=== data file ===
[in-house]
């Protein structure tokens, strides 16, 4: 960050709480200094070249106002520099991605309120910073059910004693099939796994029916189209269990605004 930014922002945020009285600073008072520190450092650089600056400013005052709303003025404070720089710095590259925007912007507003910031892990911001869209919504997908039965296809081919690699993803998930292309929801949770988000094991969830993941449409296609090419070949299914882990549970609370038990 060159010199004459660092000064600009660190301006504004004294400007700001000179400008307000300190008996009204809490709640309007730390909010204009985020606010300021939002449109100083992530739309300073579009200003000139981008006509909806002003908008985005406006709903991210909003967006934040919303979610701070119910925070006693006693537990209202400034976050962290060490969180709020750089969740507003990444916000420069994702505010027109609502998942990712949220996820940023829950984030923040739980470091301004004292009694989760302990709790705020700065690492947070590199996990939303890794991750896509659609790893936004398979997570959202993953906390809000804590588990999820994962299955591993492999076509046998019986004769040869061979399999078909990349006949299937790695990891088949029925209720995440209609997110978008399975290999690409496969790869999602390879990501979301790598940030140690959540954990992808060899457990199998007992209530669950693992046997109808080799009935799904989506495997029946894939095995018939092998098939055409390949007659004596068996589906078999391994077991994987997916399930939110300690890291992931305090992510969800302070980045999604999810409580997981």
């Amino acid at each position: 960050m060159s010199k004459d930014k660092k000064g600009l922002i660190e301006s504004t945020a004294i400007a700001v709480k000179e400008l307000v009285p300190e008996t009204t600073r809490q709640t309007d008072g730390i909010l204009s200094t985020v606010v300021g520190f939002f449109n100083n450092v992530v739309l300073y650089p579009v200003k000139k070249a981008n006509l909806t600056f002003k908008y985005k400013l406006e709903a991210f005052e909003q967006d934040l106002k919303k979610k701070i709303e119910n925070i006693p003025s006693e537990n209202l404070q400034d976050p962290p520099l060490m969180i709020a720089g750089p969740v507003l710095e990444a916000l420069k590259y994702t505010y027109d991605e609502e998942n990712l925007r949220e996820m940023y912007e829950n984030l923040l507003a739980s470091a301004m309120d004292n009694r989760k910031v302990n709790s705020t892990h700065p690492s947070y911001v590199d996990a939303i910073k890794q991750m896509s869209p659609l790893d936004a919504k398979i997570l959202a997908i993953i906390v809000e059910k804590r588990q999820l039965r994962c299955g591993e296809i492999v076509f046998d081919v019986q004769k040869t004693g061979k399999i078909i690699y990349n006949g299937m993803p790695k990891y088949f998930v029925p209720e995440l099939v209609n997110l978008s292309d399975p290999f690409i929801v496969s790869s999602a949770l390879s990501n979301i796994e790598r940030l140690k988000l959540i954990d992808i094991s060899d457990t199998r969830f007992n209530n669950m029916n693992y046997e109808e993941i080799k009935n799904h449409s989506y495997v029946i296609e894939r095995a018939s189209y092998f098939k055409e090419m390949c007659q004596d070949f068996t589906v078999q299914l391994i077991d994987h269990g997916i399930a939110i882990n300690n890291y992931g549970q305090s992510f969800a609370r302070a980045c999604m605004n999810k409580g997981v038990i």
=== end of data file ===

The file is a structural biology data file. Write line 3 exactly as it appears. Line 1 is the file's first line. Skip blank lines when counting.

């Amino acid at each position: 960050m060159s010199k004459d930014k660092k000064g600009l922002i660190e301006s504004t945020a004294i400007a700001v709480k000179e400008l307000v009285p300190e008996t009204t600073r809490q709640t309007d008072g730390i909010l204009s200094t985020v606010v300021g520190f939002f449109n100083n450092v992530v739309l300073y650089p579009v200003k000139k070249a981008n006509l909806t600056f002003k908008y985005k400013l406006e709903a991210f005052e909003q967006d934040l106002k919303k979610k701070i709303e119910n925070i006693p003025s006693e537990n209202l404070q400034d976050p962290p520099l060490m969180i709020a720089g750089p969740v507003l710095e990444a916000l420069k590259y994702t505010y027109d991605e609502e998942n990712l925007r949220e996820m940023y912007e829950n984030l923040l507003a739980s470091a301004m309120d004292n009694r989760k910031v302990n709790s705020t892990h700065p690492s947070y911001v590199d996990a939303i910073k890794q991750m896509s869209p659609l790893d936004a919504k398979i997570l959202a997908i993953i906390v809000e059910k804590r588990q999820l039965r994962c299955g591993e296809i492999v076509f046998d081919v019986q004769k040869t004693g061979k399999i078909i690699y990349n006949g299937m993803p790695k990891y088949f998930v029925p209720e995440l099939v209609n997110l978008s292309d399975p290999f690409i929801v496969s790869s999602a949770l390879s990501n979301i796994e790598r940030l140690k988000l959540i954990d992808i094991s060899d457990t199998r969830f007992n209530n669950m029916n693992y046997e109808e993941i080799k009935n799904h449409s989506y495997v029946i296609e894939r095995a018939s189209y092998f098939k055409e090419m390949c007659q004596d070949f068996t589906v078999q299914l391994i077991d994987h269990g997916i399930a939110i882990n300690n890291y992931g549970q305090s992510f969800a609370r302070a980045c999604m605004n999810k409580g997981v038990i």